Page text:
by George B. Delta, Esq. | June 05, 2012
In 2010, New Jersey amended its gift card laws substantially through A.B. 3002, the state's annual budget bill. The new law defined a stored-value card (SVC) to include paper gift certificates; records that contain a microprocessor chip, magnetic stripe, or other means for the storage of information; gift cards; electronic gift cards; rebate cards; store cards; and similar records or cards. Whereas New Jersey had not considered gift cards unclaimed property subject to escheat, the new law treats an SVC as abandoned if there has been no activity on the card for two years. Dormancy fees are also completely prohibited. 

More controversially, the new law requires SVC issuers to collect the purchaser's name and address and to maintain, at a minimum, the purchaser's zip code. If a card is sold in New Jersey, and the card issuer does not have the name and address of the purchaser, then New Jersey is presumed to be his or her location. This has proven burdensome on the purchasers as well as damaging to retail gift card sellers that are required to gather this information.

The personal data collection requirement in New Jersey's law was an effort to raise additional revenue by treating the unused amount on SVCs as unclaimed property after two years. By doing so, New Jersey was trying to codify a third priority rule for escheat based on an SVC's place of purchase. Neither the U.S. Supreme Court nor any federal appeals court has permitted the state where a gift card is purchased to treat it as unclaimed property subject to its escheat laws. The new law applies to all SVCs, including retroactively to those issued before its July 1, 2010 effective date.

The amendments to New Jersey's gift card escheat rules were part of an effort to close its deficit. Merchants and gift card retailers like American Express, the New Jersey Retail Merchants Association, and several others sued to end its enforcement, and a federal district court issued a preliminary injunction on November 13, 2010 prohibiting enforcement of the provision naming New Jersey as the location of the funds on unused cards (if the card is sold in the state) and the retroactive application of the statute to gift cards that are redeemable for services or merchandise only. The court upheld the provision requiring issuers to collect the purchaser's name and address, or, at a minimum, his zip code in American Express Travel Related Services v. Sidamon-Eristoff, 2010 WL 4722209 (D.N.J. Nov. 13, 2010). The Third Circuit affirmed the lower court's decision in its entirety in New Jersey Retail Merchants Association v. Sidamon-Eristoff, No. 10-4551 (3d Cir. Jan. 5, 2012).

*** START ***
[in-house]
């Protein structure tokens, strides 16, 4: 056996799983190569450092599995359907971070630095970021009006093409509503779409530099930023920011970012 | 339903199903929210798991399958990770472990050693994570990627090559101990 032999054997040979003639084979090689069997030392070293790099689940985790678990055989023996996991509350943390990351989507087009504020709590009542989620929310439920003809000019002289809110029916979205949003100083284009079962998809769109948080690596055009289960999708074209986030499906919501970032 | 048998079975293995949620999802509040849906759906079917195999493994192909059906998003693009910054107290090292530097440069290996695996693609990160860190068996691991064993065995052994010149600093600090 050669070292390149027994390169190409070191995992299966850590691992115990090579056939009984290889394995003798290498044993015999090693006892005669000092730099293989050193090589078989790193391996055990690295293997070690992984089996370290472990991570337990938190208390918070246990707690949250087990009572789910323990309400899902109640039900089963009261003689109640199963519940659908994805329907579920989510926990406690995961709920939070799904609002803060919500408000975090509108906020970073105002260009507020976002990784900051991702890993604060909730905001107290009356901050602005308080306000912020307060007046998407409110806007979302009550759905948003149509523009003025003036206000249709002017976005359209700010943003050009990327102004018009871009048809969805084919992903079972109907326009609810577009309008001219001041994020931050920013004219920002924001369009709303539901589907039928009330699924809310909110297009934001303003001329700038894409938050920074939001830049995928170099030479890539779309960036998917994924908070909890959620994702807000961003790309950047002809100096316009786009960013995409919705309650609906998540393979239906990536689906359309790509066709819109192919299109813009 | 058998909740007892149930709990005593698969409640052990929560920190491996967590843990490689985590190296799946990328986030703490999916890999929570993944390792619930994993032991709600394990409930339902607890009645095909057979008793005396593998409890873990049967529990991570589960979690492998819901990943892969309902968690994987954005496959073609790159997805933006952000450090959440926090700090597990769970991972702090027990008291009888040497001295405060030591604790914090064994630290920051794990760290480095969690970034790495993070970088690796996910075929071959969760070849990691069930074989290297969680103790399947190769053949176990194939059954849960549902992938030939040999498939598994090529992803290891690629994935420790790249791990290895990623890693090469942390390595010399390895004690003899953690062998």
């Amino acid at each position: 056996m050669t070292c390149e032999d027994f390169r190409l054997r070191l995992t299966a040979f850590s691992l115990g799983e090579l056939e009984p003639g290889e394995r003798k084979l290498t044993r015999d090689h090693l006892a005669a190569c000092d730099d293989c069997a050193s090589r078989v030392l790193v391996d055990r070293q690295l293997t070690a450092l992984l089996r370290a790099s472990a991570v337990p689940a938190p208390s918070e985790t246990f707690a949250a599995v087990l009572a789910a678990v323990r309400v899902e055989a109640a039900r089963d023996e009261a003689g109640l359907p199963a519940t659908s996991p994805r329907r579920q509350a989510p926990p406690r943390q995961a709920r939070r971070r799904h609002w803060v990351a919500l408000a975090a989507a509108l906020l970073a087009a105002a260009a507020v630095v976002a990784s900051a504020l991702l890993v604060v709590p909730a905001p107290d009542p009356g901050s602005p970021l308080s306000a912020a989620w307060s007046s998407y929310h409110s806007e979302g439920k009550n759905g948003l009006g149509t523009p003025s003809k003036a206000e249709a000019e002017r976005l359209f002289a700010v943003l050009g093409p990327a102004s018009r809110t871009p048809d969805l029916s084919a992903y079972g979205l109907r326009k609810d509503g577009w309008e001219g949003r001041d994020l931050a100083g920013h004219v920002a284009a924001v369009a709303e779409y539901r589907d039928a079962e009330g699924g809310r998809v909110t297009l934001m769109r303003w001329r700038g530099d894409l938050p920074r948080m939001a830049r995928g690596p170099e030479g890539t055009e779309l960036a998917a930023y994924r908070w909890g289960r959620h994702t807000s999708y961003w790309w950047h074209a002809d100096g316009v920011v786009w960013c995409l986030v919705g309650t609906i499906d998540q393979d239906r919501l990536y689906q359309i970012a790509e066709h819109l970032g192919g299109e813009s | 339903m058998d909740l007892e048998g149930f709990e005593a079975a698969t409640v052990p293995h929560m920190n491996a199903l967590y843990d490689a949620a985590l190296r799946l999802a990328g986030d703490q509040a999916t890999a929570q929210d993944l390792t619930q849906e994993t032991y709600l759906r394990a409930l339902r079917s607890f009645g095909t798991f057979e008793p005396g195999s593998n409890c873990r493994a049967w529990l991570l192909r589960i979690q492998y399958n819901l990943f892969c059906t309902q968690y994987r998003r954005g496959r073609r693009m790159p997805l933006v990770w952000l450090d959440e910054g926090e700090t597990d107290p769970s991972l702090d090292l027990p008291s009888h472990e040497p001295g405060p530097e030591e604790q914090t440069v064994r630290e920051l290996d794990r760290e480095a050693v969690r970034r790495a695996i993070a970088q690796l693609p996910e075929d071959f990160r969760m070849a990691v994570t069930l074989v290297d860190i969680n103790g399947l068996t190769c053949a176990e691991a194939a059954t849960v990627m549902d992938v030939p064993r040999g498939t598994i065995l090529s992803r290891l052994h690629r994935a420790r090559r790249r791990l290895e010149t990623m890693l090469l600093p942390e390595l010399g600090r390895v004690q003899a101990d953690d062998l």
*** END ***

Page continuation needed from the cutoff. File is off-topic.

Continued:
The appeals court held that the U.S. Supreme Court has established only two rules of escheat. Under the first priority rule, the abandoned property returns to the state of the last known address of the creditor (usually the gift card's owner or holder). If that is unknown because the card's issuer does not have that information, under the second priority, the abandoned property falls to the state of incorporation or organization of the debtor.

The Supreme Court has not recognized or established a transactional or place of purchase priority rule for escheat. Therefore, the appeals court ruled that New Jersey could not impose a "third priority" rule of escheat based on place of purchase of an SVC. The court of appeals left in place the data collection provisions (name, address, and/or zip code) on the theory that those provisions made it more likely that New Jersey would be able to obtain unclaimed property on behalf of its rightful owner.

The net effect of the legal wrangling is that New Jersey wound up with the shortest escheat period among states (two years) and a high cost of doing business (the collection of a consumer's personal data). So, in early April, American Express, InComm, and Blackhawk Network stated that they would stop selling gift cards in New Jersey. Indeed, American Express began to pull its cards from pharmacies, grocery stores, convenience stores, and other retail outlets during the first week of April. It noted that in addition to an unreasonably short escheat period, New Jersey's name, address, and/or zip code collection requirements posed an unnecessary and costly administrative burden on businesses as well as potential privacy issues for consumers.

Moreover, American Express and others are rightfully concerned that they cannot ensure third party retailers will comply with New Jersey's personal information collection requirements for stored-value cards that such merchants sell in the state.

New Jersey intended the 2010 amendments to its unclaimed property law to raise revenue of at least $50 million annually, but they will probably have the opposite effect. If a survey announced by the New Jersey Retail Merchants Association and the Retail Gift Cards Association is correct, the state could stand to lose at least $64 million in sales tax revenue from lost incremental sales above the face amount of redeemed stored value cards.

Now that courts have correctly struck down a third priority rule for escheat based on place of purchase, it is strange that New Jersey continues to require merchants to collect name, address, and/or zip code information from consumers who purchase SVCs, especially when several important card issuers and vendors have stopped operating in the state. Maybe the state will come to its senses and will repeal unnecessary new gift card law, which will never work the way it envisioned. Stay tuned.